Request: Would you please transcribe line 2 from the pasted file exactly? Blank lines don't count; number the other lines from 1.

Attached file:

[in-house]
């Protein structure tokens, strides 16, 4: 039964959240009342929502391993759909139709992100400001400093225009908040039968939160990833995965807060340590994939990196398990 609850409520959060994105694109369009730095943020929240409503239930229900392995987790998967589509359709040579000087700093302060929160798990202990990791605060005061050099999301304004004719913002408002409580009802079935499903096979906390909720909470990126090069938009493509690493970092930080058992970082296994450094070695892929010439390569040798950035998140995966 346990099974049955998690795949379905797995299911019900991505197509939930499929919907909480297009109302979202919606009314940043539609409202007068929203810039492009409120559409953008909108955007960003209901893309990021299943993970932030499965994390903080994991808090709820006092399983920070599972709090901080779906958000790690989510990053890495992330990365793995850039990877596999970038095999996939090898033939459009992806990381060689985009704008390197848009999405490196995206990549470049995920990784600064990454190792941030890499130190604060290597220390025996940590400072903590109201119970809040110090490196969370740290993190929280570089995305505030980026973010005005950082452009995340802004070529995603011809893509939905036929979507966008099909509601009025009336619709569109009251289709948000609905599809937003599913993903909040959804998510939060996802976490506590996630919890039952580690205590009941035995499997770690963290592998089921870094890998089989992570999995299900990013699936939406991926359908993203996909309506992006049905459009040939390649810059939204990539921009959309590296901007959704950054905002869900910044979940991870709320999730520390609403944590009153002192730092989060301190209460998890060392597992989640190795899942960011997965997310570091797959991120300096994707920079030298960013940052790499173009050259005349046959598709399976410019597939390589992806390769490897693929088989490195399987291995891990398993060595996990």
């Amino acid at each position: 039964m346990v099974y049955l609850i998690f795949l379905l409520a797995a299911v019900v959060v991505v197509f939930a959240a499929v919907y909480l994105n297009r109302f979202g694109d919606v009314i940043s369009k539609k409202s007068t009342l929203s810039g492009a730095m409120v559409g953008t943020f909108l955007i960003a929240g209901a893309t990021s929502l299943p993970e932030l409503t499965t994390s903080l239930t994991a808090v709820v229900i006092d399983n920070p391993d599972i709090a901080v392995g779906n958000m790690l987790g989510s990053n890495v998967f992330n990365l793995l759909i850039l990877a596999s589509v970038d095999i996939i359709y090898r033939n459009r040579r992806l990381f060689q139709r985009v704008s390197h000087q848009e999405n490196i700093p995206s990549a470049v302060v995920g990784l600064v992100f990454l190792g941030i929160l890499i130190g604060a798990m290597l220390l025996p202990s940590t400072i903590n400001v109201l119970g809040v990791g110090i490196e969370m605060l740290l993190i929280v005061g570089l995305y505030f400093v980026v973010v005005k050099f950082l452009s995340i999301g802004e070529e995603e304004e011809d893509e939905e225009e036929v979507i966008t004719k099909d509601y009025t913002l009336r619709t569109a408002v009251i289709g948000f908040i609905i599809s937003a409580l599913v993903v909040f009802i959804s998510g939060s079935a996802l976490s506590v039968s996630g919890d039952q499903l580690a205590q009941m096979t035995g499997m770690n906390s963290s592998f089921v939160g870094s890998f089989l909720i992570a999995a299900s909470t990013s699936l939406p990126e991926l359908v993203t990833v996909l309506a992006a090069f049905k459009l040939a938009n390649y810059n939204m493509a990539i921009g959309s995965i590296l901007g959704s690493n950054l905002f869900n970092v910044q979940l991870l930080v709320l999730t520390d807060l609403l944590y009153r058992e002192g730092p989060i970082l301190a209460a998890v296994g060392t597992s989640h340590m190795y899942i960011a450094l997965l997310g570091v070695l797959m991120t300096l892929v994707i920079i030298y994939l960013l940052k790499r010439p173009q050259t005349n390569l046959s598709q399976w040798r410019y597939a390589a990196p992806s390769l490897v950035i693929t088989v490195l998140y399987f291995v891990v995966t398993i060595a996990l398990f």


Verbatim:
């Protein structure tokens, strides 16, 4: 039964959240009342929502391993759909139709992100400001400093225009908040039968939160990833995965807060340590994939990196398990 609850409520959060994105694109369009730095943020929240409503239930229900392995987790998967589509359709040579000087700093302060929160798990202990990791605060005061050099999301304004004719913002408002409580009802079935499903096979906390909720909470990126090069938009493509690493970092930080058992970082296994450094070695892929010439390569040798950035998140995966 346990099974049955998690795949379905797995299911019900991505197509939930499929919907909480297009109302979202919606009314940043539609409202007068929203810039492009409120559409953008909108955007960003209901893309990021299943993970932030499965994390903080994991808090709820006092399983920070599972709090901080779906958000790690989510990053890495992330990365793995850039990877596999970038095999996939090898033939459009992806990381060689985009704008390197848009999405490196995206990549470049995920990784600064990454190792941030890499130190604060290597220390025996940590400072903590109201119970809040110090490196969370740290993190929280570089995305505030980026973010005005950082452009995340802004070529995603011809893509939905036929979507966008099909509601009025009336619709569109009251289709948000609905599809937003599913993903909040959804998510939060996802976490506590996630919890039952580690205590009941035995499997770690963290592998089921870094890998089989992570999995299900990013699936939406991926359908993203996909309506992006049905459009040939390649810059939204990539921009959309590296901007959704950054905002869900910044979940991870709320999730520390609403944590009153002192730092989060301190209460998890060392597992989640190795899942960011997965997310570091797959991120300096994707920079030298960013940052790499173009050259005349046959598709399976410019597939390589992806390769490897693929088989490195399987291995891990398993060595996990």